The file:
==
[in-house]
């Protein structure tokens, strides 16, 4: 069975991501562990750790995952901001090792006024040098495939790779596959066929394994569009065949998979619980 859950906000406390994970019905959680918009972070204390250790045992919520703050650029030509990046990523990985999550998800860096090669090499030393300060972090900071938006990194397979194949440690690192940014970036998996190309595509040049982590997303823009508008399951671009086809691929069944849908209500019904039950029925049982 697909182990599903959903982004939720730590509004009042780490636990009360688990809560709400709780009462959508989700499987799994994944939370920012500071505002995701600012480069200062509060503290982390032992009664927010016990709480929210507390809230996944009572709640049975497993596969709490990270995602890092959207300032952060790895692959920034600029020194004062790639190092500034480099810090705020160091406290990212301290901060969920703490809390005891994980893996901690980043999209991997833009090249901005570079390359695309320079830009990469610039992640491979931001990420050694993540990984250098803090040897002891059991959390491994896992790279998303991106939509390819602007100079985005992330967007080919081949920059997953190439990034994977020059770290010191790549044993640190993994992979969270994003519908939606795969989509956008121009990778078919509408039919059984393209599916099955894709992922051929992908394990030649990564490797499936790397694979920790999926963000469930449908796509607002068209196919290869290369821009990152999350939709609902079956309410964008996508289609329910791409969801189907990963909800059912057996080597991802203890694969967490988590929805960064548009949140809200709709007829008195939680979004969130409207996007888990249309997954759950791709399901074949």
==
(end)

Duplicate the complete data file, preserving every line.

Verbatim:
[in-house]
């Protein structure tokens, strides 16, 4: 069975991501562990750790995952901001090792006024040098495939790779596959066929394994569009065949998979619980 859950906000406390994970019905959680918009972070204390250790045992919520703050650029030509990046990523990985999550998800860096090669090499030393300060972090900071938006990194397979194949440690690192940014970036998996190309595509040049982590997303823009508008399951671009086809691929069944849908209500019904039950029925049982 697909182990599903959903982004939720730590509004009042780490636990009360688990809560709400709780009462959508989700499987799994994944939370920012500071505002995701600012480069200062509060503290982390032992009664927010016990709480929210507390809230996944009572709640049975497993596969709490990270995602890092959207300032952060790895692959920034600029020194004062790639190092500034480099810090705020160091406290990212301290901060969920703490809390005891994980893996901690980043999209991997833009090249901005570079390359695309320079830009990469610039992640491979931001990420050694993540990984250098803090040897002891059991959390491994896992790279998303991106939509390819602007100079985005992330967007080919081949920059997953190439990034994977020059770290010191790549044993640190993994992979969270994003519908939606795969989509956008121009990778078919509408039919059984393209599916099955894709992922051929992908394990030649990564490797499936790397694979920790999926963000469930449908796509607002068209196919290869290369821009990152999350939709609902079956309410964008996508289609329910791409969801189907990963909800059912057996080597991802203890694969967490988590929805960064548009949140809200709709007829008195939680979004969130409207996007888990249309997954759950791709399901074949």